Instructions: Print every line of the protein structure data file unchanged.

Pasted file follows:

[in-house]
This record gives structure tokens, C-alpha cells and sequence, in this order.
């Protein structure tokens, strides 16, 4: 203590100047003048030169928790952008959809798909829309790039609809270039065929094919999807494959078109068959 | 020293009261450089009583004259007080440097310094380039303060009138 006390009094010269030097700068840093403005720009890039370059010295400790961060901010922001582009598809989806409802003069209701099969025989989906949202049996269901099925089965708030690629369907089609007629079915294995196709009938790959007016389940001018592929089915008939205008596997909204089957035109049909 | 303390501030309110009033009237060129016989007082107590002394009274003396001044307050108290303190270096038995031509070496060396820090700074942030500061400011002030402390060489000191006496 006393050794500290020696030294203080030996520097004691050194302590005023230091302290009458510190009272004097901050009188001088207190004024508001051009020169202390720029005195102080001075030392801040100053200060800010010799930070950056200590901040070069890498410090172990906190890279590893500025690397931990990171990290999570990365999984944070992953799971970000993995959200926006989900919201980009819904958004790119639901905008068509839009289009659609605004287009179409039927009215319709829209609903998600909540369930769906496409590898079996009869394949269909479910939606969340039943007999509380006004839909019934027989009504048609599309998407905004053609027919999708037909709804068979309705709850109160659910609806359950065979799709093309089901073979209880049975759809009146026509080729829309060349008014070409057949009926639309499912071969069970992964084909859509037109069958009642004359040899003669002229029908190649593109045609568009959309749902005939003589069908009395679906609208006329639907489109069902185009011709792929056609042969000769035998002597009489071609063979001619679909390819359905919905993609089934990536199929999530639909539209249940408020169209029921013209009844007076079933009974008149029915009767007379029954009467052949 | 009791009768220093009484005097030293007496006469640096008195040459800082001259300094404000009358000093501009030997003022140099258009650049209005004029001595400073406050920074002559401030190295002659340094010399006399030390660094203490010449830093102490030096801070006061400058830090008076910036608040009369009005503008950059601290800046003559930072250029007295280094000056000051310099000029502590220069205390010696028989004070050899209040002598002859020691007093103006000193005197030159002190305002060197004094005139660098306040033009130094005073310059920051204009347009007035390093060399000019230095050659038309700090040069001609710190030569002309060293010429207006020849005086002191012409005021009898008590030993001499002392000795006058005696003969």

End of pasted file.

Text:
[in-house]
This record gives structure tokens, C-alpha cells and sequence, in this order.
């Protein structure tokens, strides 16, 4: 203590100047003048030169928790952008959809798909829309790039609809270039065929094919999807494959078109068959 | 020293009261450089009583004259007080440097310094380039303060009138 006390009094010269030097700068840093403005720009890039370059010295400790961060901010922001582009598809989806409802003069209701099969025989989906949202049996269901099925089965708030690629369907089609007629079915294995196709009938790959007016389940001018592929089915008939205008596997909204089957035109049909 | 303390501030309110009033009237060129016989007082107590002394009274003396001044307050108290303190270096038995031509070496060396820090700074942030500061400011002030402390060489000191006496 006393050794500290020696030294203080030996520097004691050194302590005023230091302290009458510190009272004097901050009188001088207190004024508001051009020169202390720029005195102080001075030392801040100053200060800010010799930070950056200590901040070069890498410090172990906190890279590893500025690397931990990171990290999570990365999984944070992953799971970000993995959200926006989900919201980009819904958004790119639901905008068509839009289009659609605004287009179409039927009215319709829209609903998600909540369930769906496409590898079996009869394949269909479910939606969340039943007999509380006004839909019934027989009504048609599309998407905004053609027919999708037909709804068979309705709850109160659910609806359950065979799709093309089901073979209880049975759809009146026509080729829309060349008014070409057949009926639309499912071969069970992964084909859509037109069958009642004359040899003669002229029908190649593109045609568009959309749902005939003589069908009395679906609208006329639907489109069902185009011709792929056609042969000769035998002597009489071609063979001619679909390819359905919905993609089934990536199929999530639909539209249940408020169209029921013209009844007076079933009974008149029915009767007379029954009467052949 | 009791009768220093009484005097030293007496006469640096008195040459800082001259300094404000009358000093501009030997003022140099258009650049209005004029001595400073406050920074002559401030190295002659340094010399006399030390660094203490010449830093102490030096801070006061400058830090008076910036608040009369009005503008950059601290800046003559930072250029007295280094000056000051310099000029502590220069205390010696028989004070050899209040002598002859020691007093103006000193005197030159002190305002060197004094005139660098306040033009130094005073310059920051204009347009007035390093060399000019230095050659038309700090040069001609710190030569002309060293010429207006020849005086002191012409005021009898008590030993001499002392000795006058005696003969």